The statue of Father Monsignor Hugh O’Flaherty, the Irish priest credited with saving the lives of 6,500 Jews and Allied escapees in Rome during the Second World War, will shortly be unveiled in his hometown.
The memorial, created to become a landmark in the popular tourist town of Killarney, County Kerry will reportedly be unveiled on October 30.
Currently sculptor Alan Ryan Hall is said to be completing the work in his studio in Valentia, County Kerry. A Killarney committee commenced the project five years ago and twenty five submissions were ultimately considered before Hall's was picked.
Committee chairman Jerry O’Grady told the press: 'We were immediately struck by the energy and incredible reality of Alan’s proposal and are thrilled with the final outcome. From the moment that the full-scale clay model was sculpted, we were impressed by the superb quality of the piece.'
The project is entirely dependent on public and corporate donations and help from Kerry County Council and Killarney Town Council.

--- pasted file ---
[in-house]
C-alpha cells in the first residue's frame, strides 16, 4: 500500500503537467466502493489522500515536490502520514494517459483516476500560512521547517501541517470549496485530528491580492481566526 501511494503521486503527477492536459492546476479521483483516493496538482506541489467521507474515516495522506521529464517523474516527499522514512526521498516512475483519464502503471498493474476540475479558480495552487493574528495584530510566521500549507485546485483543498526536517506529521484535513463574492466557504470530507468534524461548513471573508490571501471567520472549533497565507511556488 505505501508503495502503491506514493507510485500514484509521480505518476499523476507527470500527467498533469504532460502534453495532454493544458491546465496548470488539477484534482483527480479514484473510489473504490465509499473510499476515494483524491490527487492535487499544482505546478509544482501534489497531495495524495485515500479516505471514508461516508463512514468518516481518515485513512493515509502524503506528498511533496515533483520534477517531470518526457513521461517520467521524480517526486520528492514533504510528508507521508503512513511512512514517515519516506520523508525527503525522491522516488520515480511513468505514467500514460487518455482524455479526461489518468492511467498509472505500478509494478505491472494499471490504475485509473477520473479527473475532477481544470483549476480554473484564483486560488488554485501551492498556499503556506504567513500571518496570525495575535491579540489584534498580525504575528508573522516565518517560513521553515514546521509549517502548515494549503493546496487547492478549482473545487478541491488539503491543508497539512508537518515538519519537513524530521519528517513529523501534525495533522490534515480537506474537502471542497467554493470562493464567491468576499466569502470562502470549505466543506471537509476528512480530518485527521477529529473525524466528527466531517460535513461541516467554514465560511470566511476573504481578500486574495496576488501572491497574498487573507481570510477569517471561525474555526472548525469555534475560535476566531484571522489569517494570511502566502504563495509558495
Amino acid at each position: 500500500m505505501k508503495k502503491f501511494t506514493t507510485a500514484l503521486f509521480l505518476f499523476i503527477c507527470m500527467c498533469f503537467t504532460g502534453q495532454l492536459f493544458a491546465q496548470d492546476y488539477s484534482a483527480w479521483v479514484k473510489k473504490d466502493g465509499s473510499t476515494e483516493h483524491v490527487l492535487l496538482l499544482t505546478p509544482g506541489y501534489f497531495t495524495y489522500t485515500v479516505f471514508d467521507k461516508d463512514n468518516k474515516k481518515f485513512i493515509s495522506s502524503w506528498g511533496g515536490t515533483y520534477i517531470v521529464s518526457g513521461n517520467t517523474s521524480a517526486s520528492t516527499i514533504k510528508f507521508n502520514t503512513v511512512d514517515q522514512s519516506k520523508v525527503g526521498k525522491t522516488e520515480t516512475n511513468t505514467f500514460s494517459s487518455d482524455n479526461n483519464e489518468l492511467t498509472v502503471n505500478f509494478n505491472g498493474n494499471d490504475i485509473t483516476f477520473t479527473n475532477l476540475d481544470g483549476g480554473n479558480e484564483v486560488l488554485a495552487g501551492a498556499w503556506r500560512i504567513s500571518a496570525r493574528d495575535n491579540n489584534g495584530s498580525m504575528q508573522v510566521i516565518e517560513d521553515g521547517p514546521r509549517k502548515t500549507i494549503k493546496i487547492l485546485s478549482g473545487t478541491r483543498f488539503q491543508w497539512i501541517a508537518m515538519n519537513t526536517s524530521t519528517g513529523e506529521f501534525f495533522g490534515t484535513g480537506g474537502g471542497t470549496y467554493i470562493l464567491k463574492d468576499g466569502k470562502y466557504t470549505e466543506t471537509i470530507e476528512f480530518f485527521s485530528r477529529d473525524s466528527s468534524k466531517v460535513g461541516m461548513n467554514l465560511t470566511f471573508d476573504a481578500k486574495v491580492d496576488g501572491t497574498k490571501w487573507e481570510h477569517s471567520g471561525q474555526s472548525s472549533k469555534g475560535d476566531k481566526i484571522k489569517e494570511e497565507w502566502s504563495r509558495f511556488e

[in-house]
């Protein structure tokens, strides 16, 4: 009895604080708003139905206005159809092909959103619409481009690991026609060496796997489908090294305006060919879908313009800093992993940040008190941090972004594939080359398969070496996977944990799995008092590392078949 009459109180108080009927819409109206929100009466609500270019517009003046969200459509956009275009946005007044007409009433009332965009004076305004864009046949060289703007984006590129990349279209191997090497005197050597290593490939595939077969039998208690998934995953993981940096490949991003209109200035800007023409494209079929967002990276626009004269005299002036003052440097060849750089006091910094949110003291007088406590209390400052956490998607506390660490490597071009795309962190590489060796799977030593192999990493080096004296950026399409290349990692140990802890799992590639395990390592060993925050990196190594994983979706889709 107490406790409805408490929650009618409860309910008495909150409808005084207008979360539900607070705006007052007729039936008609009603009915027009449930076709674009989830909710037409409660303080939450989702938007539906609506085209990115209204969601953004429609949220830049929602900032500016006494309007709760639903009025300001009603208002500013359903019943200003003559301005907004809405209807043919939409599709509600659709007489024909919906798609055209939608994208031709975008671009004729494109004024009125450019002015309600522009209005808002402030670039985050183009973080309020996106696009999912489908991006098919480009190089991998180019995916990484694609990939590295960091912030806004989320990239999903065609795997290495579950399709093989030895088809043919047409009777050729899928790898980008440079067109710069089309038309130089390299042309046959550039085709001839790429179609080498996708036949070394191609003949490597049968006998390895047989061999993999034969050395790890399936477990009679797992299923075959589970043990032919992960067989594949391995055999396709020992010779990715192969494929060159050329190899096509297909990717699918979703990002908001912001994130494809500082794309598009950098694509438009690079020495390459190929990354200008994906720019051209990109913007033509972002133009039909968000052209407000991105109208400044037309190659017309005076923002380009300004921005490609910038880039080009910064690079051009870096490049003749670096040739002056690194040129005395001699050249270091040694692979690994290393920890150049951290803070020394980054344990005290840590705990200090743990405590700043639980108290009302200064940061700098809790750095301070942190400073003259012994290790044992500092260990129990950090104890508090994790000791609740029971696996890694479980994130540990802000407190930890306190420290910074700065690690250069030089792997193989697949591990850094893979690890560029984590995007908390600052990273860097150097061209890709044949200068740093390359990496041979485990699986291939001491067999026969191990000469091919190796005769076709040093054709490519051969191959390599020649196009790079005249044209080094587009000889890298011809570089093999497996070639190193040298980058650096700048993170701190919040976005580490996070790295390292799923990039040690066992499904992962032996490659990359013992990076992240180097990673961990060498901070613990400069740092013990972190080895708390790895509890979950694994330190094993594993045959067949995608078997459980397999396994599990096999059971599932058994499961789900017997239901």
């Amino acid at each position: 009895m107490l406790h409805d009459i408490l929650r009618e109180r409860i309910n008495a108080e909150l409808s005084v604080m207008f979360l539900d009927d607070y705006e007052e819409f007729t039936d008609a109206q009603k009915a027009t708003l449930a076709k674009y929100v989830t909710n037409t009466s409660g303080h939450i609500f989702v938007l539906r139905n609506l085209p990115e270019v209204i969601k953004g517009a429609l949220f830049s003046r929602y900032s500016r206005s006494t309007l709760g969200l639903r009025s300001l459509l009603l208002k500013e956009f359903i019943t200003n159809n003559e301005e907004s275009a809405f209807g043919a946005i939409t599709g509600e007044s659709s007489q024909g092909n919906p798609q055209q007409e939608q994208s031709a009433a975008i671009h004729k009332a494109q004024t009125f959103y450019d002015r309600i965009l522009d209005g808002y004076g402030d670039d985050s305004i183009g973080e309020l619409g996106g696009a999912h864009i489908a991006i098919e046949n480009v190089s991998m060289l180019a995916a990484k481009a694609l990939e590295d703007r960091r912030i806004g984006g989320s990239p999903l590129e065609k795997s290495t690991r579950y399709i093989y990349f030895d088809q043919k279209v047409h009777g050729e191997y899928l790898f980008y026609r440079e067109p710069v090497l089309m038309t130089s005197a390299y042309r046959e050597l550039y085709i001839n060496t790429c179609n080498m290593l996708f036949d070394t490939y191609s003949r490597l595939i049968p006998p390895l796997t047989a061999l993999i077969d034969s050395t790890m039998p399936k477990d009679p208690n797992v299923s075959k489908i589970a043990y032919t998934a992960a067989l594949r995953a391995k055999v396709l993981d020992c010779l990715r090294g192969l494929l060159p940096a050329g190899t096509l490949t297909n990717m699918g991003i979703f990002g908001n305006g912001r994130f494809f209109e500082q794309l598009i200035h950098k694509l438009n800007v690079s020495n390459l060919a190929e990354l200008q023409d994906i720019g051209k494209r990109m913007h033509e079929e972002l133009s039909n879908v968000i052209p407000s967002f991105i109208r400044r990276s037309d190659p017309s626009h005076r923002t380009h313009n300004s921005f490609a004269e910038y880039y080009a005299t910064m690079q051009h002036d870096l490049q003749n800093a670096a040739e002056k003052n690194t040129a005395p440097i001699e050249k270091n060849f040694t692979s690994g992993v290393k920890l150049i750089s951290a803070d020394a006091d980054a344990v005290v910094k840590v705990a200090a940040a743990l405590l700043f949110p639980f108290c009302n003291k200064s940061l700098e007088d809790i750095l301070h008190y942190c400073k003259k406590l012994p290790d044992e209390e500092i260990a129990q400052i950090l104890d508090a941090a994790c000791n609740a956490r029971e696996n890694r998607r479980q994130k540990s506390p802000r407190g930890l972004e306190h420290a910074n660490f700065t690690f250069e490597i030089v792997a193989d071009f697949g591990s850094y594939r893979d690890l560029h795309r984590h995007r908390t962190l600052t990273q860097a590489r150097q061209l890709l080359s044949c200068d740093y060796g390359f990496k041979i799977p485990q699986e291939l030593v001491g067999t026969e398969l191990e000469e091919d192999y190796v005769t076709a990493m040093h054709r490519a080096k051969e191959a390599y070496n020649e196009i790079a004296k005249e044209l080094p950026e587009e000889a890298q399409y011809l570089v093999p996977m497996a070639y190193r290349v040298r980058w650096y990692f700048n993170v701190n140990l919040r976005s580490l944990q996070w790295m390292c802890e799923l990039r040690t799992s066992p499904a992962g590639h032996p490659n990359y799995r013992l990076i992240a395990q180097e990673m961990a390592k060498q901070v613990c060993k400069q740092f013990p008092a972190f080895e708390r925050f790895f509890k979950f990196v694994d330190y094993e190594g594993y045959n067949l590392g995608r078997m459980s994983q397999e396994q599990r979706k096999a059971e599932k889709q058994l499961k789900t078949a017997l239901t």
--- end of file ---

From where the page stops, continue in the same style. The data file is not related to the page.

Several books have been written and films made about the legendary Irish monsignor who helped an estimated 6,500 Jews and Allied escapees flee Nazi-occupied Rome.
According to the Irish Examiner, the unveiling will be part of a week-long program of events held in Killarney, which will reportedly include the premiere of a new one-man show about the monsignor’s life called God Has No Country, by the Killarney- born playwright Donal Courtney.
To underscore O'Flaherty's legacy the fifth annual international O’Flaherty humanitarian award will also be presented posthumously to the late Donal Walsh, the Tralee teenager who fundraised for cancer treatment and suicide awareness.
Moving to Ireland
After living in Ireland for almost one year, this is what I’ve learned